• Police doing best to catch ‘creeper’ • Yates brothers a remarkable story • Return of lost wallet a godsend • Tropic Care staff working wonders
Police doing best to catch ‘creeper’
There is a creeper in the Wailua area. He preys on young women and has broken in before and tried to molest a roommate before I moved in. The community and my household have seven police reports against this individual.
I chased him off the other night and called the police. Initially myself and an officer had some disagreements on what is private property and what self defense tools I am allowed to use.
I argued that the entire property is private and although I left my residence to look for him and warn others, I was still on private property. The discussion was heated and a lot of topics were debated. At the end of the day, the officers were very patient, professional and non biased despite my heated demeanor.
I would like to personally thank officer Nero, officer Creighton, officer Higa and most importantly, officer Hamberg. Officer Hamberg went out of his way defuse the situation. He listened and he went above and beyond. Officer Hamberg is one of the finest police officers I have ever come in contact with. I would like to publicly apologize and thank him in particular. He was patient and extremely polite despite the fact that I was short tempered about the whole situation.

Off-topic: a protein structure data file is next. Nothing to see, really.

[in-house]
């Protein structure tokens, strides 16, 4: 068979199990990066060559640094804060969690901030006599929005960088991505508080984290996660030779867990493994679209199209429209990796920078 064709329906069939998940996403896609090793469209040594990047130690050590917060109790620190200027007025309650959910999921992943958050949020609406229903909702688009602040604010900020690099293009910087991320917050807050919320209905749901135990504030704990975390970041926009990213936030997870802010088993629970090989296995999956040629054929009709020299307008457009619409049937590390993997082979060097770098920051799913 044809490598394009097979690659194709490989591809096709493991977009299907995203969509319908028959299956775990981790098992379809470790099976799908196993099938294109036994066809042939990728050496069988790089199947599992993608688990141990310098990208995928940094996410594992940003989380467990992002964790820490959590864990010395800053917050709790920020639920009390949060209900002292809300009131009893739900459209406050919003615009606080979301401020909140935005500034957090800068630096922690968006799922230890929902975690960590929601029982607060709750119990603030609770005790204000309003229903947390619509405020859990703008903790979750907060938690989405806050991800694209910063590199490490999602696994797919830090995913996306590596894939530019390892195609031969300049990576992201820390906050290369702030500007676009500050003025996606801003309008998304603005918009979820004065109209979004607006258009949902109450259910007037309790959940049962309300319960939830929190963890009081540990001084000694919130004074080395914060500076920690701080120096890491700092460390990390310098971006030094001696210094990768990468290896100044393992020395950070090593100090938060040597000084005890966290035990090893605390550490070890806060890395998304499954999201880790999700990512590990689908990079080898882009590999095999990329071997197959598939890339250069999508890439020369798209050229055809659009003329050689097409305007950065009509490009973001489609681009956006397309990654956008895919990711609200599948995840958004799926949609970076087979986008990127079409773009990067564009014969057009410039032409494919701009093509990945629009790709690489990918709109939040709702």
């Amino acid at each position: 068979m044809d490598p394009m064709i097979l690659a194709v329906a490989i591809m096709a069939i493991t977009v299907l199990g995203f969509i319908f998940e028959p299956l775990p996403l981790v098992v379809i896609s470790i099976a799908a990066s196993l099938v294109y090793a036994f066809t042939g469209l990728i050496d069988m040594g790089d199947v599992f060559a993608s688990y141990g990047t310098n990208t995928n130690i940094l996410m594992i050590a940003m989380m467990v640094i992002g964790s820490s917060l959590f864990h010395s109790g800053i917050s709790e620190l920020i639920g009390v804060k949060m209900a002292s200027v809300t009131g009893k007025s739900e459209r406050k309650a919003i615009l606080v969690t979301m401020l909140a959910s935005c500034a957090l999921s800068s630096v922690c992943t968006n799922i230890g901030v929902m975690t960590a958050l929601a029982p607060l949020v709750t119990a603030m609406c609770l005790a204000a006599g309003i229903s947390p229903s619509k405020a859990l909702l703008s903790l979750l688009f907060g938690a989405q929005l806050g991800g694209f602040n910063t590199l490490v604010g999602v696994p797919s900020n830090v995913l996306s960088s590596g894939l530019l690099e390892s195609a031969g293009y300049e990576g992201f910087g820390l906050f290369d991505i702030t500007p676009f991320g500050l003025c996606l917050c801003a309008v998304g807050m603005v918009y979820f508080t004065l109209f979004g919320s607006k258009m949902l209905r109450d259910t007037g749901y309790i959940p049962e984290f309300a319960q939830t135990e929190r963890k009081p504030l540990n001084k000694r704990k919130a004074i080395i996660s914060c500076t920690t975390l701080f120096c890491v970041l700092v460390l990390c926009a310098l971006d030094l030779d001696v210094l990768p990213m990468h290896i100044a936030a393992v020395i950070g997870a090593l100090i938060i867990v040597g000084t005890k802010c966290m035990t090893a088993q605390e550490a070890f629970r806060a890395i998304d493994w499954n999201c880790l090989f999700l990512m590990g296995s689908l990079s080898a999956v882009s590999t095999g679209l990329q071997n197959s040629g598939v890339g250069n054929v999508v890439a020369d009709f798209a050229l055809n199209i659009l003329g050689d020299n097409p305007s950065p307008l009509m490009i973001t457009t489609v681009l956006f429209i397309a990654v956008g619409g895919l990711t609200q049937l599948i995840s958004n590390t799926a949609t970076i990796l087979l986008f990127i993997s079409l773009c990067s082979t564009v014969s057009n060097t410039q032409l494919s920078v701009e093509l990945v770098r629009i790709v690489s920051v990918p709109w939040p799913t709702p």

The creep was back again the following night and I was told the police were here within five minutes or less. Unfortunately, he got away. That is where the frustration on my part originated the previous night and I feel bad about taking it out on the officers. Regardless, they are Kauai’s finest and I feel safer with them around. They have a tough job and I feel they deserve to be publicly commended for their professionalism.
Dan O’Flaherty, Kapaa
Yates brothers a remarkable story
What an outstanding story TGI did on Kirby Yates who has done what only one in a million baseball players who play the game ever do–reach the Big Leagues.
And to increase these incredible odds of getting to the “Show,” Kirby had to overcome two major surgeries on his throwing arm PLUS signing as a non drafted player — truly unbelievable!
As TGI said, “making the majors is difficult enough, even for those drafted high who remain healthy.”
I had the pleasure of working with Kirby’s brother, Tyler before he went to University of Hawaii at Hilo and got to know Kirby and the whole Yates family — wonderful people.
I would take my radar gun to these workouts and Tyler was throwing in the upper 80s with his 6’ 4” 230-pound body. As scouts say he had the ideal body for a pitcher. I knew that he could throw better than the 80s and saw him put a 98 on the gun when he reached the Majors with the Pirates. Tyler’s dad told me that his younger son, Kirby had the most talent in the family even though he was only 5’ 10” tall and weighed about 170 pounds.